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´Richest Man in Babylon´ Offers Money Management Advice

Eric Frederick |

Last year, I had more time available to read, so I endeavored to broaden my base of knowledge by sampling various management books. I also took time to explore the self-help aisle.
As we start this new year, I would like to recommend a small but powerful book to American Laundry News readers. It’s called The Richest Man in Babylon, written by George S. Clason. This simple 144-page book reportedly contains the money management secrets of the ancients.
I originally found this book as a newlywed back in 1970, and while I found its ideas to be interesting, the formula for financial success that was laid out seemed too simple to be believed. Thirty-three years later, I have become a true believer of the basic financial rules described in this book.
For those of you close to retirement or for those who have many years to go, the financial principles laid out in The Richest Man will help you improve your future or secure for you a comfortable retirement. For those of you who are not ready to invest $6.99, I will highlight some of the principles Clason writes about.
The first rule to financial freedom is to pay 10% of your income to yourself first, the book advises.
I have always taken pride in paying all my bills on time, but there have been times when paying all my bills took all the money I earned.
I learned the sad fact that wants, needs and desires expanded as quickly as my pay. When I decided to pay myself first and learn to live on the rest, I began to really enjoy life.
I decided to take advantage of my company’s 401k program. My employer was willing to match 50 cents on the dollar up to 5% of my salary. By putting 7.5% of my pretax paycheck into the program, I was able to save 10% of my income.
This is a great long-term saving program but we all need to have access to extra cash every once in a while. So, I started regularly putting an extra 10% of my paycheck directly into my credit union account. It was amazing how fast the money added up, and how great I felt as the balance grew.
My wife and I learned to live on the remaining 80%. We tried to watch our expenses and make sure that we stayed within our spending limits. It was difficult at first but after a little practice, it began to come naturally.
We put no restrictions on where or how we spent this 80%. We were free – after paying our regular monthly expenses – to spend any extra cash on trips, clothes, movies or other luxuries we desired. The idea is not to forgo the fun things in life but to pay for them out of your 80%.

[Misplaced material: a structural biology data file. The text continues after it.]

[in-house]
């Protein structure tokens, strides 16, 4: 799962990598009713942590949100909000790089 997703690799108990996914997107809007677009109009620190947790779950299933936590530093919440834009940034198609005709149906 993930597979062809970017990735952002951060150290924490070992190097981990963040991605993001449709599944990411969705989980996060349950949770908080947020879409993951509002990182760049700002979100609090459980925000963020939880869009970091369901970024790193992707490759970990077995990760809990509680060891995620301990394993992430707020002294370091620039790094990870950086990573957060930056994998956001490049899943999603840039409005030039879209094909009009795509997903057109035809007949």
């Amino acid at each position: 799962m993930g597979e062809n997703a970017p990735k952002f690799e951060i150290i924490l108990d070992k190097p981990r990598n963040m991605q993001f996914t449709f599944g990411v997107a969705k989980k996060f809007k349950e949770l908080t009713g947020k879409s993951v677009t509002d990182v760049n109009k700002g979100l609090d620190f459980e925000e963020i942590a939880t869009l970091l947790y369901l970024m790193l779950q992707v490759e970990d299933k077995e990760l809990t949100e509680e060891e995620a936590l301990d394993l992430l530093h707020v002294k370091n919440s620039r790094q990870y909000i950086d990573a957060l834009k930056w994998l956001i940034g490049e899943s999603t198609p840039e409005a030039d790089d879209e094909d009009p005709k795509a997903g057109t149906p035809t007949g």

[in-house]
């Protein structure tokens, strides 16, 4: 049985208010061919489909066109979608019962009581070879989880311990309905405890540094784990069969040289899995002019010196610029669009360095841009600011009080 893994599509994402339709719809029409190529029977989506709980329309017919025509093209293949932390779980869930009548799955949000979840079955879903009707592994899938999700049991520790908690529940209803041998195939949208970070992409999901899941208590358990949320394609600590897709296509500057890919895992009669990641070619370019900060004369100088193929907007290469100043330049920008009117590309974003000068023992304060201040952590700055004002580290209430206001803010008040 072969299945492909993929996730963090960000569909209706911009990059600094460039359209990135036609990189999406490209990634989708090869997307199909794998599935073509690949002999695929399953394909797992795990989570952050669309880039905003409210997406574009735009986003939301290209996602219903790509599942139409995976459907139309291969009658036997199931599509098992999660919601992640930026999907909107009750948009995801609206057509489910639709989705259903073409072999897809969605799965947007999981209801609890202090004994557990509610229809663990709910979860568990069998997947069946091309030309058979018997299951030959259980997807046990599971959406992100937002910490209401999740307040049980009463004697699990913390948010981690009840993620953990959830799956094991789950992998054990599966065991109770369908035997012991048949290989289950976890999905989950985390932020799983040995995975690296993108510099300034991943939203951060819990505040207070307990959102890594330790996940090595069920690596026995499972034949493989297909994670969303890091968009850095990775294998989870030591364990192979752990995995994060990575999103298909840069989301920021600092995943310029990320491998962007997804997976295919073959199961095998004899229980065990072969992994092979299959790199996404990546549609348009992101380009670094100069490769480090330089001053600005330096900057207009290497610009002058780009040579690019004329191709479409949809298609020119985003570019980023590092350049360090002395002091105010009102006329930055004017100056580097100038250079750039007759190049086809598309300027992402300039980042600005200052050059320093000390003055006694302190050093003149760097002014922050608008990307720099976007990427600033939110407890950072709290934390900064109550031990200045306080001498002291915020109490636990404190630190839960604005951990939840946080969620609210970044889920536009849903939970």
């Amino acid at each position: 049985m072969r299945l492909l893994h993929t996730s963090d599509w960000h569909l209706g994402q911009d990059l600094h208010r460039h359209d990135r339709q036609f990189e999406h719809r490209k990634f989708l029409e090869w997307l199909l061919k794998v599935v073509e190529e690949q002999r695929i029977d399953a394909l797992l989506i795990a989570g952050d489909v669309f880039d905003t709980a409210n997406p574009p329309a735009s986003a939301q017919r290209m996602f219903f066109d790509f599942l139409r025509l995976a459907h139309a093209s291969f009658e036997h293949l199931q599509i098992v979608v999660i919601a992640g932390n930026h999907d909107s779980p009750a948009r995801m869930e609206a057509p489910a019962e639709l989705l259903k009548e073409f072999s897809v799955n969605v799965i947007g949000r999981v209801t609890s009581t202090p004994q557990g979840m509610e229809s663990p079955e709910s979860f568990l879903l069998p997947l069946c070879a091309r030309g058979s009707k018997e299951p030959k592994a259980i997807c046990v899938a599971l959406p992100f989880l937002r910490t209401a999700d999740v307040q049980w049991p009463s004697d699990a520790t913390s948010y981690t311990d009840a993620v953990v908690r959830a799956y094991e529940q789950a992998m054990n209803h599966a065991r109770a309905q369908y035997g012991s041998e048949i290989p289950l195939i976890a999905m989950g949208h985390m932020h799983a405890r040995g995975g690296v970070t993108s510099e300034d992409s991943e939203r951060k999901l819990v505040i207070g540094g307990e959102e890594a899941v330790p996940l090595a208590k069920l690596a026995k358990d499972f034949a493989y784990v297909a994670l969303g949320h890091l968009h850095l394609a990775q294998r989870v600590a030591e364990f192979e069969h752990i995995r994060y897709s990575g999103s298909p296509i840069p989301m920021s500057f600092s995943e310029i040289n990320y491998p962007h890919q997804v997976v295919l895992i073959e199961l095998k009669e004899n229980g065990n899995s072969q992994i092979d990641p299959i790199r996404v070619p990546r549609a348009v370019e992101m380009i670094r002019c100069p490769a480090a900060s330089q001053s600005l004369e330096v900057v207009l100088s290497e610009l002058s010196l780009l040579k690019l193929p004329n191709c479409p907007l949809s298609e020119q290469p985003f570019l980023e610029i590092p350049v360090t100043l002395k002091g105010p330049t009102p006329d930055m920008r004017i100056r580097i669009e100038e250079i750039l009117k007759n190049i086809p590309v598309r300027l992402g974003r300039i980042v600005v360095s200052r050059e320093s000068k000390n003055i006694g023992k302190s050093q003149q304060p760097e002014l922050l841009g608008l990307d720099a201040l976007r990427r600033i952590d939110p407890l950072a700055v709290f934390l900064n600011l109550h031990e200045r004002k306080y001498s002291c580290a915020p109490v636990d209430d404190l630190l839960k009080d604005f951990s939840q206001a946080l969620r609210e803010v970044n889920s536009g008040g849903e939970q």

Profitably invest your savings, Clason cites as the second rule. The concept is to put your savings to work so that it can increase without risking the principal. As the years pass, it multiplies in surprising fashion.
Third is that money clings to the protection of the cautious owner who invests it under the advice of men wise in its handling.
You have worked hard for your money, and you want to protect it. You also need for it to go to work for you so that it can earn a respectable rate of return. Thus, it is necessary to seek the advice of professionals in how to invest money in profitable ventures that ensure the safety of your savings and its return.
The fourth rule, Clason writes, is that money slides away from the man who invests it in businesses or purposes with which he is not familiar, or which are not recommended by those skilled in investing.
Finally, Clason says that money runs away from the man who forces it to impossible earnings, who listens to the alluring advice of con artists or who trusts it to his own inexperience and romantic desires for investment.
During the Clean Show in Las Vegas this summer, I watched many people try their hand at the various gaming tables. I know for a fact that the odds always favor the house. These odds guarantee the house will receive a predictable portion of all the money bet there. It is, therefore, an unwise location to take one’s money with the thought of trying to make it grow.
Similarly, the lottery, with its tempting commercials and large payoffs, is not a sound place to invest one’s money. If the deal being offered to you by a friend seems too good to be true, then it is not true.
The simple fact is that there are no shortcuts to accumulate wealth. The most valuable commodity we have in attempting to build wealth is time, which is given to all of us freely and equally. A person who disciplines himself to pay himself first (at least 10% of his salary) on a regular basis will learn the value of time and, with it, the true value of money.
The important thing to remember is that it is never too late to start investing in your future.

About the author

Eric Frederick

Carilion Laundry Service

Director of Laundry Services

Eric Frederick is director of laundry services for Carilion Laundry Service, Roanoke, Va., and past president of the National Association of Institutional Linen Management (NAILM), now called the Association for Linen Management (ALM). He’s a two-time association manager of the year. You can reach him by e-mail at efrederick@carilion.com.

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